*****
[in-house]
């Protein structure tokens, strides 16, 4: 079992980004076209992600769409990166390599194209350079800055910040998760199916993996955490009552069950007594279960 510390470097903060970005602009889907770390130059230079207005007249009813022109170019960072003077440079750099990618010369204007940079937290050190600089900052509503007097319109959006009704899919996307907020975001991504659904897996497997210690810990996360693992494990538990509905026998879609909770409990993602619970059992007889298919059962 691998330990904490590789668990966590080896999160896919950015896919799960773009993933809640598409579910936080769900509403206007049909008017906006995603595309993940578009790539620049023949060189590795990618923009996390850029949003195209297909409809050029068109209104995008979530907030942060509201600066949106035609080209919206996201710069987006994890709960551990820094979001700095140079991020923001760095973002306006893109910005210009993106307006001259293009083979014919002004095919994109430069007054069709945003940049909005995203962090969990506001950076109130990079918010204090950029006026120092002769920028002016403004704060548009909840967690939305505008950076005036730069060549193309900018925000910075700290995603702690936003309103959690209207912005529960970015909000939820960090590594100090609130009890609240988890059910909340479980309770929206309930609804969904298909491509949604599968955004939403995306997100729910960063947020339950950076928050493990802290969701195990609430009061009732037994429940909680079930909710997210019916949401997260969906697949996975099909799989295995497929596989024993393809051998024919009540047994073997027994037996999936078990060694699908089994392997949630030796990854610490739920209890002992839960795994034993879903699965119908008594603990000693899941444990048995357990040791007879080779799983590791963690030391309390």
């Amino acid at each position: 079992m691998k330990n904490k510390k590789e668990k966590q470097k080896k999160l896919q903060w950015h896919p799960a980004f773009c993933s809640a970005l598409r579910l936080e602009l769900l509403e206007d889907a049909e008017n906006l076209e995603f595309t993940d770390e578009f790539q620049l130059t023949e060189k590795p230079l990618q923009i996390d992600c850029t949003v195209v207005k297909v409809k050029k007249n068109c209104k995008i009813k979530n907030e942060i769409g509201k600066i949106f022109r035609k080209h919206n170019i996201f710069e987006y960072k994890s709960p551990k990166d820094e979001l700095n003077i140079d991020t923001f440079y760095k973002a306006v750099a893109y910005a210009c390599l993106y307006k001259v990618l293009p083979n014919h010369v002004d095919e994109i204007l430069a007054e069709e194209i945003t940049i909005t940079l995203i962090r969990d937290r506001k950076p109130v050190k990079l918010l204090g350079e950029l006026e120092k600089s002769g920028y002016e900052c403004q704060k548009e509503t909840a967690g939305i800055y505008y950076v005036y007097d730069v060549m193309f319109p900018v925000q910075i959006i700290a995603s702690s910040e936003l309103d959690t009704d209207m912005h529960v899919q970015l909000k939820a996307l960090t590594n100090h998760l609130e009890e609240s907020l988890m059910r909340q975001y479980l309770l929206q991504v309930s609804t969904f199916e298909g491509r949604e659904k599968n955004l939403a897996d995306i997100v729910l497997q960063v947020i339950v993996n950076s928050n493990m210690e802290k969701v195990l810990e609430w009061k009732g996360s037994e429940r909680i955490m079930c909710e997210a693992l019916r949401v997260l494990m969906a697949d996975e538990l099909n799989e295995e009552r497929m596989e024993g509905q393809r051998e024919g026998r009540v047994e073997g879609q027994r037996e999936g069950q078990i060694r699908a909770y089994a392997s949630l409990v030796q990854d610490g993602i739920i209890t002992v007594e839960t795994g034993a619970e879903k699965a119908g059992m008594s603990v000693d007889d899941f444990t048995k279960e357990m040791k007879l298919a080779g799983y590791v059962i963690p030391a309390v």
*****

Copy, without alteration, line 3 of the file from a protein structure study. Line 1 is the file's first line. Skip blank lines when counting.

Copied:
């Amino acid at each position: 079992m691998k330990n904490k510390k590789e668990k966590q470097k080896k999160l896919q903060w950015h896919p799960a980004f773009c993933s809640a970005l598409r579910l936080e602009l769900l509403e206007d889907a049909e008017n906006l076209e995603f595309t993940d770390e578009f790539q620049l130059t023949e060189k590795p230079l990618q923009i996390d992600c850029t949003v195209v207005k297909v409809k050029k007249n068109c209104k995008i009813k979530n907030e942060i769409g509201k600066i949106f022109r035609k080209h919206n170019i996201f710069e987006y960072k994890s709960p551990k990166d820094e979001l700095n003077i140079d991020t923001f440079y760095k973002a306006v750099a893109y910005a210009c390599l993106y307006k001259v990618l293009p083979n014919h010369v002004d095919e994109i204007l430069a007054e069709e194209i945003t940049i909005t940079l995203i962090r969990d937290r506001k950076p109130v050190k990079l918010l204090g350079e950029l006026e120092k600089s002769g920028y002016e900052c403004q704060k548009e509503t909840a967690g939305i800055y505008y950076v005036y007097d730069v060549m193309f319109p900018v925000q910075i959006i700290a995603s702690s910040e936003l309103d959690t009704d209207m912005h529960v899919q970015l909000k939820a996307l960090t590594n100090h998760l609130e009890e609240s907020l988890m059910r909340q975001y479980l309770l929206q991504v309930s609804t969904f199916e298909g491509r949604e659904k599968n955004l939403a897996d995306i997100v729910l497997q960063v947020i339950v993996n950076s928050n493990m210690e802290k969701v195990l810990e609430w009061k009732g996360s037994e429940r909680i955490m079930c909710e997210a693992l019916r949401v997260l494990m969906a697949d996975e538990l099909n799989e295995e009552r497929m596989e024993g509905q393809r051998e024919g026998r009540v047994e073997g879609q027994r037996e999936g069950q078990i060694r699908a909770y089994a392997s949630l409990v030796q990854d610490g993602i739920i209890t002992v007594e839960t795994g034993a619970e879903k699965a119908g059992m008594s603990v000693d007889d899941f444990t048995k279960e357990m040791k007879l298919a080779g799983y590791v059962i963690p030391a309390v």